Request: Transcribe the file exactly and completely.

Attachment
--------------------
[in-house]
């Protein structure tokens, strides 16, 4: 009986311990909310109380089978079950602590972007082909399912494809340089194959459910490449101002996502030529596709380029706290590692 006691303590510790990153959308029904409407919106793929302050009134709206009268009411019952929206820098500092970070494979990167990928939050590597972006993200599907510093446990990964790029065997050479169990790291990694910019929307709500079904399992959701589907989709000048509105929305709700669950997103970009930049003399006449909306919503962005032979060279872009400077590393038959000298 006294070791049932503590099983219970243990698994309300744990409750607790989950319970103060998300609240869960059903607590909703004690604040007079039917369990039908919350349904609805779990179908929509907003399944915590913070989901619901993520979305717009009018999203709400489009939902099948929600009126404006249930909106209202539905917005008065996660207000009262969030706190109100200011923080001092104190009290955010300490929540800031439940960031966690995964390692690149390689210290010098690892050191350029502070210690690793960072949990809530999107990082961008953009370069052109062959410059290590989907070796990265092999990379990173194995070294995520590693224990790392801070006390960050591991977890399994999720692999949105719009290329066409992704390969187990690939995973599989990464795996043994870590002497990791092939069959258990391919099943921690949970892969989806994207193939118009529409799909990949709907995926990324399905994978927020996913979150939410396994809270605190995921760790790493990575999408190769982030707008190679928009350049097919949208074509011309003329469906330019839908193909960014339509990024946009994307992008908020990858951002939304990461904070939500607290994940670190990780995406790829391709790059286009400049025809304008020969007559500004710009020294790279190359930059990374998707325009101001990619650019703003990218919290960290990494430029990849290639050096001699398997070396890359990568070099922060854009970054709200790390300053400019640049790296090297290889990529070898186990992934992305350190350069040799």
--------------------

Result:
[in-house]
């Protein structure tokens, strides 16, 4: 009986311990909310109380089978079950602590972007082909399912494809340089194959459910490449101002996502030529596709380029706290590692 006691303590510790990153959308029904409407919106793929302050009134709206009268009411019952929206820098500092970070494979990167990928939050590597972006993200599907510093446990990964790029065997050479169990790291990694910019929307709500079904399992959701589907989709000048509105929305709700669950997103970009930049003399006449909306919503962005032979060279872009400077590393038959000298 006294070791049932503590099983219970243990698994309300744990409750607790989950319970103060998300609240869960059903607590909703004690604040007079039917369990039908919350349904609805779990179908929509907003399944915590913070989901619901993520979305717009009018999203709400489009939902099948929600009126404006249930909106209202539905917005008065996660207000009262969030706190109100200011923080001092104190009290955010300490929540800031439940960031966690995964390692690149390689210290010098690892050191350029502070210690690793960072949990809530999107990082961008953009370069052109062959410059290590989907070796990265092999990379990173194995070294995520590693224990790392801070006390960050591991977890399994999720692999949105719009290329066409992704390969187990690939995973599989990464795996043994870590002497990791092939069959258990391919099943921690949970892969989806994207193939118009529409799909990949709907995926990324399905994978927020996913979150939410396994809270605190995921760790790493990575999408190769982030707008190679928009350049097919949208074509011309003329469906330019839908193909960014339509990024946009994307992008908020990858951002939304990461904070939500607290994940670190990780995406790829391709790059286009400049025809304008020969007559500004710009020294790279190359930059990374998707325009101001990619650019703003990218919290960290990494430029990849290639050096001699398997070396890359990568070099922060854009970054709200790390300053400019640049790296090297290889990529070898186990992934992305350190350069040799």